Several changes have been made to the conduit financing conditions to make interest rate swaps generally deductible and amend the focus on ‘relevant debt interest’ and ‘ultimate debt interests’. The changes ensure a reasonable degree of flexibility in how the sections operate.

The term ‘Australian entity’ is now used to ensure trusts and partnerships can access the third-party debt test.

The debt deduction creation rules

The start date for the application of these rules has been deferred to income years commencing on or after 1 July 2024. There is also an inclusion of a list of the type of payments to which these rules apply, rather than applying to payments or distributions generally. This ensures the rules are targeted towards kinds of payments and distributions that are common in debt deduction creation scheme and mitigates tracing requirements can be of particular relevance to high-volume transaction accounts such as cash pooling facilities.

A new section has been introduced clarifying the ordering between the debt deduction creation rules and all other thin capitalisation provisions. An entity first works out if their debt deductions are disallowed under the debt deduction creation rules. To the extent their debt deductions are disallowed, the disallowed debt deductions are disregarded for the purposes of applying all other provisions in Division 820. ADI and securitisation vehicles are now also excluded from the debt deduction creation rules.

Broadly, an entity that chooses the third party debt test for the income year will effectively be exempt from the debt deduction creation rules for that income year. This exemption recognises that such entities are subject to the third party debt conditions. These conditions are intended to ensure that an entity’s debt deductions are only allowed where they are attributable to genuine third party debt that is borrowed against Australian assets and is used to fund Australian operations.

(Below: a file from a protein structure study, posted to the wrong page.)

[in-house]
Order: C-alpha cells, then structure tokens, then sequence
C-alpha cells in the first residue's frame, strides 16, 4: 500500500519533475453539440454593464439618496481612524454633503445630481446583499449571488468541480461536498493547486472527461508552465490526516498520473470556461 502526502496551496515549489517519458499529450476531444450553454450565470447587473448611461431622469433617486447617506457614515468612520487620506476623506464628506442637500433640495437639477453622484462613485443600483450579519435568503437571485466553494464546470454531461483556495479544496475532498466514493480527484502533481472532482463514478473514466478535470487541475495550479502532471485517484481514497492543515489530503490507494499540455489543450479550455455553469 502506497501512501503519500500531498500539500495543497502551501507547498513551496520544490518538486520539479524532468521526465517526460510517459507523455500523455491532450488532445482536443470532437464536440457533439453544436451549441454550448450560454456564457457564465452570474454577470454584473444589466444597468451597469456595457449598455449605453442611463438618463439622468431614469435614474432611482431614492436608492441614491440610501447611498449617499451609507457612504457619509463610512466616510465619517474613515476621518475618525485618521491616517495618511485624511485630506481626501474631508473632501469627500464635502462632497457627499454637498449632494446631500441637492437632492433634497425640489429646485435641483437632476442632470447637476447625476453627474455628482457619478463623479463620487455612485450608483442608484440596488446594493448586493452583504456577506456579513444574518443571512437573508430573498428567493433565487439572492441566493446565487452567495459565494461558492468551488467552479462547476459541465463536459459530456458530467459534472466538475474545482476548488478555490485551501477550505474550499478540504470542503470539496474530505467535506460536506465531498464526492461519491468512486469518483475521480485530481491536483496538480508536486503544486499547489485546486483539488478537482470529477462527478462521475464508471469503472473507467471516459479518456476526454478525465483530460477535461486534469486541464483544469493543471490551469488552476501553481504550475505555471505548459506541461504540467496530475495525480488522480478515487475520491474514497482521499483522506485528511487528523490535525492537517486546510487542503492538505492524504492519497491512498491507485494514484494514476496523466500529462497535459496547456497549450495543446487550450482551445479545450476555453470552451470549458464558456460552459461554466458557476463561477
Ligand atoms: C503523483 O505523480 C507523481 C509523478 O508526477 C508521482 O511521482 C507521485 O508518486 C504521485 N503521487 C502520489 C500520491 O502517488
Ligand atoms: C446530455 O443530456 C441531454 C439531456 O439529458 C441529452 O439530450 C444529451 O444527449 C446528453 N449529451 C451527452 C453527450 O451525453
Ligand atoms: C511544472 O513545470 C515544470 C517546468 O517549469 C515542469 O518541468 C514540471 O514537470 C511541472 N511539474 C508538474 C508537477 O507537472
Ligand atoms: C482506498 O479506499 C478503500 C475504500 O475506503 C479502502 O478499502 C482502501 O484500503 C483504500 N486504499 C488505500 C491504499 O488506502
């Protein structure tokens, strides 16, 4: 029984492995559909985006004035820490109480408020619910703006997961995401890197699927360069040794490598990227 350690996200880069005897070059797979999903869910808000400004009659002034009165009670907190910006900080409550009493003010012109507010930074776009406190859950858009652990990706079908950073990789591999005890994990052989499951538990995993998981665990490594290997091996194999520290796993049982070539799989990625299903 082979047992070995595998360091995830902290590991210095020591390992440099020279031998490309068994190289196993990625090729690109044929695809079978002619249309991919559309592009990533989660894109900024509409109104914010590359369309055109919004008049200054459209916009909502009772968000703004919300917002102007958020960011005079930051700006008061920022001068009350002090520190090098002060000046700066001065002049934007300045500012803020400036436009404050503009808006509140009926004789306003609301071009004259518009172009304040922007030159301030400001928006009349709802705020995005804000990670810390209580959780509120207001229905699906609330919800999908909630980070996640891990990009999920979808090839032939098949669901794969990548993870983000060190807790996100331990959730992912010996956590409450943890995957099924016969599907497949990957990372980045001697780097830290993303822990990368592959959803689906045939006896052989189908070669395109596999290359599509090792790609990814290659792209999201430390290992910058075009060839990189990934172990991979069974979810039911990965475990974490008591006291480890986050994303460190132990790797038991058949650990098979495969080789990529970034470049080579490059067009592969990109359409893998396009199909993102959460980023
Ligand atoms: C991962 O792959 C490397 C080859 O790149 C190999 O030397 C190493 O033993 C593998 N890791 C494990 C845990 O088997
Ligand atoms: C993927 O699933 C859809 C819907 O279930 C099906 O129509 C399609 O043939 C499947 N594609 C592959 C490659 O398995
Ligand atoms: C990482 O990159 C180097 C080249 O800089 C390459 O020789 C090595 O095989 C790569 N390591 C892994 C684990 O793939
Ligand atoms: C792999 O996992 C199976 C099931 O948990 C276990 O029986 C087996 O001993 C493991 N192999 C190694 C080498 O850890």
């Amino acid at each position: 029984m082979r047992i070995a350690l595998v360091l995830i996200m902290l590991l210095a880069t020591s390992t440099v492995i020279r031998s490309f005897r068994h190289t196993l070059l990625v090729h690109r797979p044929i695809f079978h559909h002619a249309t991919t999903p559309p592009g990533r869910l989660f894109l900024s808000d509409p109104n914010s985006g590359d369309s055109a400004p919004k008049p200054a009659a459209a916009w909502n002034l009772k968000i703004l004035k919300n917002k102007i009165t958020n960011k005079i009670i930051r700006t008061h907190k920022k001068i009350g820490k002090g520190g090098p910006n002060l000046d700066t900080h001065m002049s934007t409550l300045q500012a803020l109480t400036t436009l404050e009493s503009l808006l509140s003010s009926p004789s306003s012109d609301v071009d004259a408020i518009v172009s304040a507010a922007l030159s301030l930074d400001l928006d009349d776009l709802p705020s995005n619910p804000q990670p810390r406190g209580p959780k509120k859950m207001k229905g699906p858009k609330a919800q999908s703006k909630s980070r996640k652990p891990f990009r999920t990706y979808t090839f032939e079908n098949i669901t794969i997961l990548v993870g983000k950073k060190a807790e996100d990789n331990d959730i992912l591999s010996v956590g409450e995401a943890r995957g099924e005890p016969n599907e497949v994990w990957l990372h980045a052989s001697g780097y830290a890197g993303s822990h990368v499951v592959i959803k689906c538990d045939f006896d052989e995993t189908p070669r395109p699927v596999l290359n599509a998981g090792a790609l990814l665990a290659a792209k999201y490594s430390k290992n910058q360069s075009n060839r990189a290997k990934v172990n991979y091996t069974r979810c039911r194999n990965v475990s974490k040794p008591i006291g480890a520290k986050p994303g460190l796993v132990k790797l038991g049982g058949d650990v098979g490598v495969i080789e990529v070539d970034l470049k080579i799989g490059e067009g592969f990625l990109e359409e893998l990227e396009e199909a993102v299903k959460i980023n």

You can read our summary of these rules as initially drafted here.

Anti-avoidance rules

Schemes that seek to exploit the related party debt deduction conditions to artificially locate or ‘debt-dump’ third-party debt in Australia will be subject to the anti-avoidance rules in Division 820 and Part IVA. For example, such schemes may involve third party debt (and the associated debt deductions) located in Australia, whilst the proceeds of the debt are ultimately used for business activities outside Australia. Such schemes may have a sophisticated commercial guise or may be embedded into genuine commercial activity.

The anti-avoidance rules may also apply to any avoidance schemes relating to the debt deduction creation rules. However, these rules are not intended to apply to schemes where a taxpayer is merely restructuring, without any associated artificiality or contrivance, out of an arrangement that would otherwise be caught by the debt deduction creation rules. The application of these rules will ultimately depend on the facts and circumstances of each case. Questions remain as to what will be considered acceptable approaches to restructures of existing debt.

The proposed amendments have once again been referred to the Senate Economics Legislation Committee for a report due on 5 February 2024.